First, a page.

What's the deal with affinage?

There’s a lot of discussion going on in the cheese blogosphere right now about affinage. For those unfamiliar with the term, affinage is the process of aging cheese to bring out different characteristics of the cheese. One who practices affinage is called an affineur, and you can find them in almost any stage of cheese production and distribution. Some cheesemakers do their own aging (Beecher’s does this). Some affineurs, the simplest form of them, are effectively middlemen who buy young cheese from the cheesemakers and, at best, meticulously care for them as they reach the ideal age to be sold to a cheese shop.  They’re also found in cheese shops themselves, as many stores have decided to buy direct from the cheesemaker and doing their own aging.

The question floating around is whether affinage is a legitimate, value-added part of cheesemaking, or if it is just a way for the industry to jack up prices for the consumer. Those in favor of affinage suggest that aging cheese goes beyond the science of temperature maintenance and mold cultivation. For them, there is an element of art and intuition: the affineur is uniquely capable to aid the cheese in its ripening process. That’s one side of the argument, and opinion ranges all the way to its contrary, which says that all the delicate care espoused by the pro-affinage camp is merely a marketing gimmick. Although I’m not sure how interested people are in my opinion about it, I’ll offer my opinion for the sake of spirited debate.  As with most divisive issues, the truth lies somewhere in the middle. It’s not magic, but I think affinage is an incredibly useful part of the industry and its proper growth immensely beneficial.

Ultimately, cheese is a living thing. Each type of cheese has its own life, all of various lengths. How it gets treated before it gets to your mouth has a huge effect on the quality when it gets there. That isn’t to say that how it’s stored provides the majority of the flavor. On the contrary, if we were to have the nature versus nurture debate about cheese, I would staunchly advocate that it’s pretty much all in the nature, the milk and the cheese-making. The nurture side can’t make the cheese any better than it would be, but it can certainly ruin it. The best practices for maturing cheese include temperature and humidity control, and rotation. There is also the skill of knowing when the cheese is at its ideal age to be put out on the shelves to be sold. Not everyone ages their cheese the “best way” for the “best time,” but a lot do a really good job. It’s important to clarify that it’s not all or nothing, it’s not “best” versus “bad.” The key is that cheese is not really difficult to care for. They are fairly durable creatures. After all, everyone does some sort of affinage, even those who buy a block of cheese and forget it in their fridge for a year. When it’s done well, you can tell from the quality of the cheeses that those caring for it have an excellent sense of a cheese’s maturation process. They are very in sync with the trajectory of the cheeses under their care, knowing the ideal point for them to be eaten - à point, as they say.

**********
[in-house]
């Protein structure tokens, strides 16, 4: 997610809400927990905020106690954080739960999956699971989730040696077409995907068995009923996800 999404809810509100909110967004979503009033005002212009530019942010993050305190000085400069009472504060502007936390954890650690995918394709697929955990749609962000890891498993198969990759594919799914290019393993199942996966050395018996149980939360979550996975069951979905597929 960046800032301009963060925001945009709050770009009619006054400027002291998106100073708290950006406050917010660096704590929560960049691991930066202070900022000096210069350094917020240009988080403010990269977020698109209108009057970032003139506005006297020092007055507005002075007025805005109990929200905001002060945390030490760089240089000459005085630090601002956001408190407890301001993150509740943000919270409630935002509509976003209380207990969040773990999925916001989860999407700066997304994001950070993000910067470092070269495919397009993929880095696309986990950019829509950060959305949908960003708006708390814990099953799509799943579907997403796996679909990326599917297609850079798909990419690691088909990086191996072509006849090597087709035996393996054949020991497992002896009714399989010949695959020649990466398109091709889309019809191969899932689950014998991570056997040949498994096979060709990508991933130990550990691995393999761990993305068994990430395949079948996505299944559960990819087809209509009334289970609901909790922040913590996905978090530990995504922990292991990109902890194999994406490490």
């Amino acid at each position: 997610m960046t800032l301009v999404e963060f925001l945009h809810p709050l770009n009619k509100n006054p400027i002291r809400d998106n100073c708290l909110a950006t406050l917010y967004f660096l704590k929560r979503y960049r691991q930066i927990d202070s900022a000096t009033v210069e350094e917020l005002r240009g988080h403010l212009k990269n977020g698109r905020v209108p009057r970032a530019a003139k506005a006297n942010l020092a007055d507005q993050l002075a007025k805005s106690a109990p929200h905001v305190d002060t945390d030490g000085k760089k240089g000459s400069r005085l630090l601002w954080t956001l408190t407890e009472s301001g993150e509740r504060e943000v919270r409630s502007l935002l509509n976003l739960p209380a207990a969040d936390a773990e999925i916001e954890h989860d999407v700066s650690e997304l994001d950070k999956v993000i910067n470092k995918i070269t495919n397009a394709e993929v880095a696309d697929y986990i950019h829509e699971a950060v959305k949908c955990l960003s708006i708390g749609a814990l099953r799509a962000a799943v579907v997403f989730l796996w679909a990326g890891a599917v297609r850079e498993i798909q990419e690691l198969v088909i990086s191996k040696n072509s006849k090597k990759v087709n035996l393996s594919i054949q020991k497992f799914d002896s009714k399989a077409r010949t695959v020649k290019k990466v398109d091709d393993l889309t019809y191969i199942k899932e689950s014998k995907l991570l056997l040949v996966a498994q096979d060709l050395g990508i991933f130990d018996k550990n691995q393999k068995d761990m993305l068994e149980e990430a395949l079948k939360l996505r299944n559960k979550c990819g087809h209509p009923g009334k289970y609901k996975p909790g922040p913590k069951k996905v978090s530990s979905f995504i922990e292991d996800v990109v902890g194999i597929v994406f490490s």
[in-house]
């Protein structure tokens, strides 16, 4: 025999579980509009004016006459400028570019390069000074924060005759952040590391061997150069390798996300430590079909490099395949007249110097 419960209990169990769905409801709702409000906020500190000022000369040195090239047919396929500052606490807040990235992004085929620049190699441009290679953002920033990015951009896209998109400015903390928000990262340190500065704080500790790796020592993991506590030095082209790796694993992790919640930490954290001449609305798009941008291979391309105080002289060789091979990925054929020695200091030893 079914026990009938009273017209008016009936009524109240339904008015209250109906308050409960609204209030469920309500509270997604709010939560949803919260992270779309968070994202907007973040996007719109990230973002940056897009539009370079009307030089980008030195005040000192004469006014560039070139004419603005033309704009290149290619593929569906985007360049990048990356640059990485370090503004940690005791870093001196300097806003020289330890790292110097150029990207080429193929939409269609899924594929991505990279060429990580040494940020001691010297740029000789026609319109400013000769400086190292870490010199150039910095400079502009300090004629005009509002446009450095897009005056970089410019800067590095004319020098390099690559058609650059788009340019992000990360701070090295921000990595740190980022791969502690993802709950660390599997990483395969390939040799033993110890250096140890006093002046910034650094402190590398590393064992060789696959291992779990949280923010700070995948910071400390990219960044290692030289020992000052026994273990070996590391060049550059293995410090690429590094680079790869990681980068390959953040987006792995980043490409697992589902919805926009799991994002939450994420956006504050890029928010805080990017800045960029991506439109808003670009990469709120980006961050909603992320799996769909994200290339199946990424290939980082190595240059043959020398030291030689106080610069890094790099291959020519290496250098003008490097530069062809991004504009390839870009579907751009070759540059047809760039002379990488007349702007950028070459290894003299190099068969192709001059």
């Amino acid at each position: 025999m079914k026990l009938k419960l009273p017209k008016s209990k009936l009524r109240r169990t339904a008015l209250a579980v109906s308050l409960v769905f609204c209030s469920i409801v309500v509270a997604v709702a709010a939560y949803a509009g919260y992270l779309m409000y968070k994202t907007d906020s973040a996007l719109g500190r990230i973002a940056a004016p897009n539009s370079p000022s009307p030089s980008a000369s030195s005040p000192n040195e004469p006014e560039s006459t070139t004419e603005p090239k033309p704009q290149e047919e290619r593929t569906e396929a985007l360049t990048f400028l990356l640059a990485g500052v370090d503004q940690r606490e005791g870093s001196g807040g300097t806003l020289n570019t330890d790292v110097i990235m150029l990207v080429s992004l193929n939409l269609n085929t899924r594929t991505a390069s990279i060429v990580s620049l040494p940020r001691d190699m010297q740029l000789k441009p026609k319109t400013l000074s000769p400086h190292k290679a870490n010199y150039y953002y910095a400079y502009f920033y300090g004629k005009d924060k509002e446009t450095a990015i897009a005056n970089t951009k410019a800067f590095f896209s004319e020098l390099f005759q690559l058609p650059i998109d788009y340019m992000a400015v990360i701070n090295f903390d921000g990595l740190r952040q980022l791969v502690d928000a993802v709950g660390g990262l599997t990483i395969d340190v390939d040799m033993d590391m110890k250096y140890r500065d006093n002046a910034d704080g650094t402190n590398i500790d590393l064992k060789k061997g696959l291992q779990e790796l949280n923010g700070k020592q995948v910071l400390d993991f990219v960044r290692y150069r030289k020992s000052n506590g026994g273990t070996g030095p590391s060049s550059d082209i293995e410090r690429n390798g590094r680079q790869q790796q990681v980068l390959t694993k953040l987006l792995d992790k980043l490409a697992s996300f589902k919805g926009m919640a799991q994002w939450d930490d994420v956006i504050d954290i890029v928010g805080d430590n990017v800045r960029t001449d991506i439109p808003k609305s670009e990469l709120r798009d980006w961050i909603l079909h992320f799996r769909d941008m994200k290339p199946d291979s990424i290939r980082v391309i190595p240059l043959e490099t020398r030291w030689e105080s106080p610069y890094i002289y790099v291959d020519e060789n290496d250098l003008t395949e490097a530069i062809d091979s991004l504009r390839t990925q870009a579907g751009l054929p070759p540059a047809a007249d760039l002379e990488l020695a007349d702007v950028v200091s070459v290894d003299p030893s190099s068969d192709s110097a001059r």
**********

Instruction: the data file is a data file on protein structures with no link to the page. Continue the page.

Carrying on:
Great affineurs, at whatever point in the supply chain you find them, play a really important role in the marketplace as both partners and consultants for small-scale cheesemakers. They buy the cheese young and directly from the cheesemaker, and pay close attention to providing a stable environment for the cheese to reach its ideal maturity. Digging deeper into what they do, they are essentially a type of distributor. Before the cheese even gets to their cave, the affineurs provide working capital for the cheesemakers, most of whom would be hard pressed to hold their entire inventory until perfectly ripe. They also relieve the cheesemakers of responsibilities that might be outside of their particular core competencies. The true affineurs are their own kind of distribution channel, who specialize in fitting the cheese to the market. They are more able to identify market trends and opportunities than the small-scale cheesemaker who may be logistically limited to regional farmer’s markets. They can provide constructive feedback for the cheesemakers on how well certain cheeses are performing in the marketplace, helping them valuate their product and improve their processes. They are not the cheese world’s version of negociants, who create entirely new wines from those brought to them. Great affineurs do not create new cheeses from the un-ripened specimens that they purchase; they cultivate them to their full potential.

Everyone benefits from great affinage. The cheesemaker gets more fluid working capital, more expansive market insight, and greater distribution. The cheesemonger gets higher quality products that bolster their reputation and their revenue. The customer, in turn, gets a more diverse selection of even better cheeses.

I'd love to hear what people think about this. Let me know in the comments below!
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